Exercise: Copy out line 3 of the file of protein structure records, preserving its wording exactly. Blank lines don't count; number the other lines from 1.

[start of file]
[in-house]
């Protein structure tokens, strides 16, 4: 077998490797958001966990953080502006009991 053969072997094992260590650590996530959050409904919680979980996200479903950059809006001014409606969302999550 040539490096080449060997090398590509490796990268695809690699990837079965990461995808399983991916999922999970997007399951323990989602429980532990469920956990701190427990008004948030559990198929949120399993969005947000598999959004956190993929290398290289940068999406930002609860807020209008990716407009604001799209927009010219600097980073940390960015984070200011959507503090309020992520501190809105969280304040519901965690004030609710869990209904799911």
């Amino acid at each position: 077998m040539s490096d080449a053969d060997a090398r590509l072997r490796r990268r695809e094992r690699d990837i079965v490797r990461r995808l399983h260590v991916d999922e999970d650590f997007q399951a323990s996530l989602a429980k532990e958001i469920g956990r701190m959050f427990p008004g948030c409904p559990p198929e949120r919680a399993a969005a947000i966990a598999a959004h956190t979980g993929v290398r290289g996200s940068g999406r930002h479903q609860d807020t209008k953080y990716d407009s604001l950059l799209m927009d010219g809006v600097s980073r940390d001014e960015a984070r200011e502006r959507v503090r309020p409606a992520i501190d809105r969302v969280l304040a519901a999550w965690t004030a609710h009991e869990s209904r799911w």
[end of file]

């Amino acid at each position: 077998m040539s490096d080449a053969d060997a090398r590509l072997r490796r990268r695809e094992r690699d990837i079965v490797r990461r995808l399983h260590v991916d999922e999970d650590f997007q399951a323990s996530l989602a429980k532990e958001i469920g956990r701190m959050f427990p008004g948030c409904p559990p198929e949120r919680a399993a969005a947000i966990a598999a959004h956190t979980g993929v290398r290289g996200s940068g999406r930002h479903q609860d807020t209008k953080y990716d407009s604001l950059l799209m927009d010219g809006v600097s980073r940390d001014e960015a984070r200011e502006r959507v503090r309020p409606a992520i501190d809105r969302v969280l304040a519901a999550w965690t004030a609710h009991e869990s209904r799911w």